Under the deal reached by Russian Presidents Vladimir Putin and his Finnish counterpart Sauli Niinisto on Tuesday, crossings at two popular entry points to Finland - Salla and Raja-Jooseppi - will be reserved only for Finnish, Russian and Belarusian citizens and their family members for a period of 180 days.
"The aim of this restriction is to prevent organized illegal immigration. According to EU commitments, Finland aims to prevent the emergence of new routes for illegal immigration," the Finnish president's office said in a statement on Tuesday.
The 1,340 kilometer (833-mile) Finnish-Russian border marks an external periphery of the European Union's (EU) passport-free Schengen zone.
As the weather improves and the main Balkan route via Turkey and Greece becomes increasingly harder for migrants to access, Helsinki has expressed concerns that Finland's border to Russia could become a more popular route into the EU.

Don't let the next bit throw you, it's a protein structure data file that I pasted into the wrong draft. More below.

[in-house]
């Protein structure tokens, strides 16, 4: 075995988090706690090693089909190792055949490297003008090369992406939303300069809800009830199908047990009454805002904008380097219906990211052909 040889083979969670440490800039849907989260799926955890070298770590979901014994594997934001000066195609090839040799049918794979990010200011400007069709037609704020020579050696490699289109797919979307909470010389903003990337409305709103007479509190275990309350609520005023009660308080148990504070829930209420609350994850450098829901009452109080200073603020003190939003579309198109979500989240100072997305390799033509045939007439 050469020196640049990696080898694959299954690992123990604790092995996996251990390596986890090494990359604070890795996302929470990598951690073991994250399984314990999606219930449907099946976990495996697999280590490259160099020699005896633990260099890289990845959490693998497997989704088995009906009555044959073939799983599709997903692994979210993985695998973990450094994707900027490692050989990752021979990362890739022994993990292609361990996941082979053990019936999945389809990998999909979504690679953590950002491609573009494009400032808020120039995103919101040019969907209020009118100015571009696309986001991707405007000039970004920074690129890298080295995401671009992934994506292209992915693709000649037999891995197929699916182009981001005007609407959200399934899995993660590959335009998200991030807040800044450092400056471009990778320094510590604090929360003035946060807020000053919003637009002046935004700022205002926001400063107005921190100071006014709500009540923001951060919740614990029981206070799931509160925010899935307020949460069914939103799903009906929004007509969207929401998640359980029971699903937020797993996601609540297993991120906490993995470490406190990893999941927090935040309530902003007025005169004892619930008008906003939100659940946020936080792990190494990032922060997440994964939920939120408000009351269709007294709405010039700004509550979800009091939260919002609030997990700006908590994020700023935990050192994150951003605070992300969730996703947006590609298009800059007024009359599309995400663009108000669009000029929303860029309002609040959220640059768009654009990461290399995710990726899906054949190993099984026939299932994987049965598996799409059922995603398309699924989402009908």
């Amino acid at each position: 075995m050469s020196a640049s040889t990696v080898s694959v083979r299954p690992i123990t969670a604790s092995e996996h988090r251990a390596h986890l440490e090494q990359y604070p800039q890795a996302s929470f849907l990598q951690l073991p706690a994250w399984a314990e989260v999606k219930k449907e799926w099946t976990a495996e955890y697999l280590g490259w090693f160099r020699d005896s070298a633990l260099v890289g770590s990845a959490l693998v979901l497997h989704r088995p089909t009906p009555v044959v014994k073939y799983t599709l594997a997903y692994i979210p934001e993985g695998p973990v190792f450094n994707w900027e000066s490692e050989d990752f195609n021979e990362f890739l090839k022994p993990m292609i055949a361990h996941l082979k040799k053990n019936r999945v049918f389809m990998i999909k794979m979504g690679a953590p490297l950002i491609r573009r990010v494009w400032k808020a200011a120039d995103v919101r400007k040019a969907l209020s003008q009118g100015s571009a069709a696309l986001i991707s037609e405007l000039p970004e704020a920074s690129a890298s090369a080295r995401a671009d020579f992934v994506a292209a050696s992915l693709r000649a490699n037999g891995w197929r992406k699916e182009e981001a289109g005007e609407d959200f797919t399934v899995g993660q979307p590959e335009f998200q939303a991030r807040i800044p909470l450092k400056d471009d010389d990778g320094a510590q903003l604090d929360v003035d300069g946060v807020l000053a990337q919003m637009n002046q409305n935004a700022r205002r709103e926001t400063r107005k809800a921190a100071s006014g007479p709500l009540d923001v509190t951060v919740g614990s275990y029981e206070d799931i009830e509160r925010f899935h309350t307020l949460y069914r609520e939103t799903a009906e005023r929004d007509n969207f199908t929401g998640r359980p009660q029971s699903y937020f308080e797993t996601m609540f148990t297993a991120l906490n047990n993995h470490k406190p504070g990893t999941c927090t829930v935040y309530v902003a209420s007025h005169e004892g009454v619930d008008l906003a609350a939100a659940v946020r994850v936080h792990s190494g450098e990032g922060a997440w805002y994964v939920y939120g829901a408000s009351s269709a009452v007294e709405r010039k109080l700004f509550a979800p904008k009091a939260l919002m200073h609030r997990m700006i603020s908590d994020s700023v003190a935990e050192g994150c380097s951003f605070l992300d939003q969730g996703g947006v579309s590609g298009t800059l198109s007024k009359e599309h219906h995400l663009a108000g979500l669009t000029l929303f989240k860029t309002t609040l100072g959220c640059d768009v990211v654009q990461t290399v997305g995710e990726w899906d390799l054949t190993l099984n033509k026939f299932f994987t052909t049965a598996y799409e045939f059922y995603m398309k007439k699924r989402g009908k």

New Year's influx
Some 1,000 asylum seekers crossed the border from Russia to Finland in January and February alone - a huge increase on 2015, which saw the arrival of 700 refugees across the entire year.
According to the Finnish government, many of the migrants crossing the Arctic border were Afghans or Indians and were not escaping war or persecution. Some had lived in Russia a long time, Helsinki said. Numbers have decreased over the last month, however, as a result of improved bilateral border cooperation.
Russia and Finland also signed a memorandum of understanding on Tuesday to increase the sharing of information on immigration.
ksb/jil (Reuters, dpa)